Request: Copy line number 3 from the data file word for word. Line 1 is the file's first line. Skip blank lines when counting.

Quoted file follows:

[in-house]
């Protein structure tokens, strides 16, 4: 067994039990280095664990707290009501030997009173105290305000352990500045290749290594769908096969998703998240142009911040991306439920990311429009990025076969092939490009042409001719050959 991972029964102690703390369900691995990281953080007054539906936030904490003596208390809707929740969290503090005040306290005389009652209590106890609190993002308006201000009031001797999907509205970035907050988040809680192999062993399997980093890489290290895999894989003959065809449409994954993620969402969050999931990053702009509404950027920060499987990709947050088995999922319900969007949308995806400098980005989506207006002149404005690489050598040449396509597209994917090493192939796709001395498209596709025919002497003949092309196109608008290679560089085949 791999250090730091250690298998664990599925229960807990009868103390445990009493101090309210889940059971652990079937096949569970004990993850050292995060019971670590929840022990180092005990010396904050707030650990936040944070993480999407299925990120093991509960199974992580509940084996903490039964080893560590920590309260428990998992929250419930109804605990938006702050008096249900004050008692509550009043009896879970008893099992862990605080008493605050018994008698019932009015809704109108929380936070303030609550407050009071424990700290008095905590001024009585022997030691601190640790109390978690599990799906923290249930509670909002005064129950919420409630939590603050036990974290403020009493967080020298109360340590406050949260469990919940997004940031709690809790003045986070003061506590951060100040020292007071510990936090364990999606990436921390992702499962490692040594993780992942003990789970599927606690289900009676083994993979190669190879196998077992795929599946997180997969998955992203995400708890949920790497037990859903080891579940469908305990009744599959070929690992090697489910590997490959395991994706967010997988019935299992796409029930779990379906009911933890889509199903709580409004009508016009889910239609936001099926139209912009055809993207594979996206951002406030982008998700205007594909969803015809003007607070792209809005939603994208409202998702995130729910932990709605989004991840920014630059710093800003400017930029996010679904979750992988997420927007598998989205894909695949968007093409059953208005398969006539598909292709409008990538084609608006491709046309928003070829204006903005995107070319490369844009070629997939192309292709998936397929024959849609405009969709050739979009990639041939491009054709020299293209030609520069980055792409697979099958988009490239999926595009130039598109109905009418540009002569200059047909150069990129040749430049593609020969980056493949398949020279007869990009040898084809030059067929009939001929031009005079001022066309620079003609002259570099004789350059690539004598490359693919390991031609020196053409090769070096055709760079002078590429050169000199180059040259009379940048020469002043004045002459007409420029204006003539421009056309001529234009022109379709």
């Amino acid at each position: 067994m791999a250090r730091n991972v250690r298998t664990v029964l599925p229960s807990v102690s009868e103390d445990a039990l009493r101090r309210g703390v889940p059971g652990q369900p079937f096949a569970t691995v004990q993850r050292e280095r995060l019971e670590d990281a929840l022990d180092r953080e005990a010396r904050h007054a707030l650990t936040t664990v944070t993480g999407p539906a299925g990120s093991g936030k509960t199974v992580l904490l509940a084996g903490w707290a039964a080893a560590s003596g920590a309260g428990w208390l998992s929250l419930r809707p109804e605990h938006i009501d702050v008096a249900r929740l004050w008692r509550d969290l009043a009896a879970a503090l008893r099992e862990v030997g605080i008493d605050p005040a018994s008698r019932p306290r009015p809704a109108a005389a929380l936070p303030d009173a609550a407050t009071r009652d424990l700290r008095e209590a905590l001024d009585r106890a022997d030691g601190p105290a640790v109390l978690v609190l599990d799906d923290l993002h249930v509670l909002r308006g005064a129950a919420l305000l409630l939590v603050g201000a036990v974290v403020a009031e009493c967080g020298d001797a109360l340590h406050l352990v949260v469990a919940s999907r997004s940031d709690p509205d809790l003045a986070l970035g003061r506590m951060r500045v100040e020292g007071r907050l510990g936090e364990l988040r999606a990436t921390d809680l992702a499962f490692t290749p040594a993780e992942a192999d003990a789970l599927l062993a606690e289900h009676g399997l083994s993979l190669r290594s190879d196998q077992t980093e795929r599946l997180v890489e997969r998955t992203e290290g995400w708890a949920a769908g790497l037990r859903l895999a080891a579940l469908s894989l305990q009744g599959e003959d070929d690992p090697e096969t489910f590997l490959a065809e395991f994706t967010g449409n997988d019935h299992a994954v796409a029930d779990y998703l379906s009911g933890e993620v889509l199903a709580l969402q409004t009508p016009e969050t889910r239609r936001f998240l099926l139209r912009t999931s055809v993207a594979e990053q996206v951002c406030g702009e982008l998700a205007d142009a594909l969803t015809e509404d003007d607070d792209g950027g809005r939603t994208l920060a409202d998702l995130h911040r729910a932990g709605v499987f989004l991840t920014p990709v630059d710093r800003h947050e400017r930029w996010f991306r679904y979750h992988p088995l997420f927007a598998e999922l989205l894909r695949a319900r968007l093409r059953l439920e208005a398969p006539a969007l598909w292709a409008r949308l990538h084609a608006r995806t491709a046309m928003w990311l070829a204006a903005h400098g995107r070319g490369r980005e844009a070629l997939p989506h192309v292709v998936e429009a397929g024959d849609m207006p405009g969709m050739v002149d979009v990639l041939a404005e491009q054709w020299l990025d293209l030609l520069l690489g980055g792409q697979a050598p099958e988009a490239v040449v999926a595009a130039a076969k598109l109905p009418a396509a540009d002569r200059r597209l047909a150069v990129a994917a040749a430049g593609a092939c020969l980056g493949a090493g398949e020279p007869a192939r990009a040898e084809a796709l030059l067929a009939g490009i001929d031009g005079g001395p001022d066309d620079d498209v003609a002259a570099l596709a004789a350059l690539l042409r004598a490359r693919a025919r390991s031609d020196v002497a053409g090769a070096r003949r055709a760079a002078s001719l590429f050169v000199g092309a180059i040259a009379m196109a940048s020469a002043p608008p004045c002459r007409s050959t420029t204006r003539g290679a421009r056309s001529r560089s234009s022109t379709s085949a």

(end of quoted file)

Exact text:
């Amino acid at each position: 067994m791999a250090r730091n991972v250690r298998t664990v029964l599925p229960s807990v102690s009868e103390d445990a039990l009493r101090r309210g703390v889940p059971g652990q369900p079937f096949a569970t691995v004990q993850r050292e280095r995060l019971e670590d990281a929840l022990d180092r953080e005990a010396r904050h007054a707030l650990t936040t664990v944070t993480g999407p539906a299925g990120s093991g936030k509960t199974v992580l904490l509940a084996g903490w707290a039964a080893a560590s003596g920590a309260g428990w208390l998992s929250l419930r809707p109804e605990h938006i009501d702050v008096a249900r929740l004050w008692r509550d969290l009043a009896a879970a503090l008893r099992e862990v030997g605080i008493d605050p005040a018994s008698r019932p306290r009015p809704a109108a005389a929380l936070p303030d009173a609550a407050t009071r009652d424990l700290r008095e209590a905590l001024d009585r106890a022997d030691g601190p105290a640790v109390l978690v609190l599990d799906d923290l993002h249930v509670l909002r308006g005064a129950a919420l305000l409630l939590v603050g201000a036990v974290v403020a009031e009493c967080g020298d001797a109360l340590h406050l352990v949260v469990a919940s999907r997004s940031d709690p509205d809790l003045a986070l970035g003061r506590m951060r500045v100040e020292g007071r907050l510990g936090e364990l988040r999606a990436t921390d809680l992702a499962f490692t290749p040594a993780e992942a192999d003990a789970l599927l062993a606690e289900h009676g399997l083994s993979l190669r290594s190879d196998q077992t980093e795929r599946l997180v890489e997969r998955t992203e290290g995400w708890a949920a769908g790497l037990r859903l895999a080891a579940l469908s894989l305990q009744g599959e003959d070929d690992p090697e096969t489910f590997l490959a065809e395991f994706t967010g449409n997988d019935h299992a994954v796409a029930d779990y998703l379906s009911g933890e993620v889509l199903a709580l969402q409004t009508p016009e969050t889910r239609r936001f998240l099926l139209r912009t999931s055809v993207a594979e990053q996206v951002c406030g702009e982008l998700a205007d142009a594909l969803t015809e509404d003007d607070d792209g950027g809005r939603t994208l920060a409202d998702l995130h911040r729910a932990g709605v499987f989004l991840t920014p990709v630059d710093r800003h947050e400017r930029w996010f991306r679904y979750h992988p088995l997420f927007a598998e999922l989205l894909r695949a319900r968007l093409r059953l439920e208005a398969p006539a969007l598909w292709a409008r949308l990538h084609a608006r995806t491709a046309m928003w990311l070829a204006a903005h400098g995107r070319g490369r980005e844009a070629l997939p989506h192309v292709v998936e429009a397929g024959d849609m207006p405009g969709m050739v002149d979009v990639l041939a404005e491009q054709w020299l990025d293209l030609l520069l690489g980055g792409q697979a050598p099958e988009a490239v040449v999926a595009a130039a076969k598109l109905p009418a396509a540009d002569r200059r597209l047909a150069v990129a994917a040749a430049g593609a092939c020969l980056g493949a090493g398949e020279p007869a192939r990009a040898e084809a796709l030059l067929a009939g490009i001929d031009g005079g001395p001022d066309d620079d498209v003609a002259a570099l596709a004789a350059l690539l042409r004598a490359r693919a025919r390991s031609d020196v002497a053409g090769a070096r003949r055709a760079a002078s001719l590429f050169v000199g092309a180059i040259a009379m196109a940048s020469a002043p608008p004045c002459r007409s050959t420029t204006r003539g290679a421009r056309s001529r560089s234009s022109t379709s085949a």